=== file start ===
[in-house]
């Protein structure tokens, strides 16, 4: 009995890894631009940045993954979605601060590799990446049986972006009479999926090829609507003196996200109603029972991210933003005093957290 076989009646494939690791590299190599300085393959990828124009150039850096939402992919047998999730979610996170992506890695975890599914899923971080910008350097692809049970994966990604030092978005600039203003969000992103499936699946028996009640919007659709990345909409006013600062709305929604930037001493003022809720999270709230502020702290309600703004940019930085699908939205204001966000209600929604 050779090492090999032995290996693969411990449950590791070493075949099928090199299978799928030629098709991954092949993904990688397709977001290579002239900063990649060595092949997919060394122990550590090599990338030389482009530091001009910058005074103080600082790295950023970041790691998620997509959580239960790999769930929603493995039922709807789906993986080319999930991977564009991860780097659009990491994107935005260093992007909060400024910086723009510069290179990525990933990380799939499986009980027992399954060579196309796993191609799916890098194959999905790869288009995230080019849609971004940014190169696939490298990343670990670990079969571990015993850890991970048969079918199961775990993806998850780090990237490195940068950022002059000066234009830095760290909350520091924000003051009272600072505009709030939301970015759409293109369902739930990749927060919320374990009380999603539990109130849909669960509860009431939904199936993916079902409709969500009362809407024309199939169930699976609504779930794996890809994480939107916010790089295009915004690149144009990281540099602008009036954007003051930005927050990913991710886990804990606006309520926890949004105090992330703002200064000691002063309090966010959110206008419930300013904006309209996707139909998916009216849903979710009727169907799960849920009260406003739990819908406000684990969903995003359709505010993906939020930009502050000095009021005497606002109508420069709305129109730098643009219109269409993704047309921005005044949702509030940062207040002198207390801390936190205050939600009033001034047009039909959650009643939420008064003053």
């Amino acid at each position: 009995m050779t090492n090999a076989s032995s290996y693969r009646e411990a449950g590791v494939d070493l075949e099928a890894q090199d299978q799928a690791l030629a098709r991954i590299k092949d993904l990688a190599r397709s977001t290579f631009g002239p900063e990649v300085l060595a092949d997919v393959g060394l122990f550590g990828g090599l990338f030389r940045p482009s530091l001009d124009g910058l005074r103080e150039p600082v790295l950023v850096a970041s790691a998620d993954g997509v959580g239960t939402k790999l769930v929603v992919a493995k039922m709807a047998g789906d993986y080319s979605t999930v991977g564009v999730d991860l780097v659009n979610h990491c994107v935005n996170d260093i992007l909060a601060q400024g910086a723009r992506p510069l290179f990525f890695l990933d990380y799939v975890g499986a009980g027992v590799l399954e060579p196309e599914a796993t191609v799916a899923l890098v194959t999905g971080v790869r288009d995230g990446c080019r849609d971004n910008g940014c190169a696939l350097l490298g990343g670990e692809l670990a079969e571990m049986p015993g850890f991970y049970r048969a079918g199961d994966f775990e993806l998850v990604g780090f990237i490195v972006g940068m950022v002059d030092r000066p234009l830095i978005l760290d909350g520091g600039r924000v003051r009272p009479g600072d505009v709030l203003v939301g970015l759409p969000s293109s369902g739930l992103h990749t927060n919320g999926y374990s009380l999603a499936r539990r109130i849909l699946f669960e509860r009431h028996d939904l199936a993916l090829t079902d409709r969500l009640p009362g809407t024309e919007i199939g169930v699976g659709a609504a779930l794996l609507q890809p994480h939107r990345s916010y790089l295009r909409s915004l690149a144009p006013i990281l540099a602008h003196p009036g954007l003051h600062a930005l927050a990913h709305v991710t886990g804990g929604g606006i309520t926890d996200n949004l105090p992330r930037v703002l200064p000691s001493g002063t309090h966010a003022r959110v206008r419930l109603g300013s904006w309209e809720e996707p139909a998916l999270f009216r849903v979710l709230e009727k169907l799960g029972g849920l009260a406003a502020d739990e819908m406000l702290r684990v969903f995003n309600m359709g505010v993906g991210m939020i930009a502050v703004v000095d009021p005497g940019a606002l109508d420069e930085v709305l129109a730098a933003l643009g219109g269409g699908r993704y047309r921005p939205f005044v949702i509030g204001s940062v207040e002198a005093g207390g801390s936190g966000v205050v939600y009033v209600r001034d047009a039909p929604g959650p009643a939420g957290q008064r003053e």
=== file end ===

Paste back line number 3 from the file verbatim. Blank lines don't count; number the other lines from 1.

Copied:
């Amino acid at each position: 009995m050779t090492n090999a076989s032995s290996y693969r009646e411990a449950g590791v494939d070493l075949e099928a890894q090199d299978q799928a690791l030629a098709r991954i590299k092949d993904l990688a190599r397709s977001t290579f631009g002239p900063e990649v300085l060595a092949d997919v393959g060394l122990f550590g990828g090599l990338f030389r940045p482009s530091l001009d124009g910058l005074r103080e150039p600082v790295l950023v850096a970041s790691a998620d993954g997509v959580g239960t939402k790999l769930v929603v992919a493995k039922m709807a047998g789906d993986y080319s979605t999930v991977g564009v999730d991860l780097v659009n979610h990491c994107v935005n996170d260093i992007l909060a601060q400024g910086a723009r992506p510069l290179f990525f890695l990933d990380y799939v975890g499986a009980g027992v590799l399954e060579p196309e599914a796993t191609v799916a899923l890098v194959t999905g971080v790869r288009d995230g990446c080019r849609d971004n910008g940014c190169a696939l350097l490298g990343g670990e692809l670990a079969e571990m049986p015993g850890f991970y049970r048969a079918g199961d994966f775990e993806l998850v990604g780090f990237i490195v972006g940068m950022v002059d030092r000066p234009l830095i978005l760290d909350g520091g600039r924000v003051r009272p009479g600072d505009v709030l203003v939301g970015l759409p969000s293109s369902g739930l992103h990749t927060n919320g999926y374990s009380l999603a499936r539990r109130i849909l699946f669960e509860r009431h028996d939904l199936a993916l090829t079902d409709r969500l009640p009362g809407t024309e919007i199939g169930v699976g659709a609504a779930l794996l609507q890809p994480h939107r990345s916010y790089l295009r909409s915004l690149a144009p006013i990281l540099a602008h003196p009036g954007l003051h600062a930005l927050a990913h709305v991710t886990g804990g929604g606006i309520t926890d996200n949004l105090p992330r930037v703002l200064p000691s001493g002063t309090h966010a003022r959110v206008r419930l109603g300013s904006w309209e809720e996707p139909a998916l999270f009216r849903v979710l709230e009727k169907l799960g029972g849920l009260a406003a502020d739990e819908m406000l702290r684990v969903f995003n309600m359709g505010v993906g991210m939020i930009a502050v703004v000095d009021p005497g940019a606002l109508d420069e930085v709305l129109a730098a933003l643009g219109g269409g699908r993704y047309r921005p939205f005044v949702i509030g204001s940062v207040e002198a005093g207390g801390s936190g966000v205050v939600y009033v209600r001034d047009a039909p929604g959650p009643a939420g957290q008064r003053e």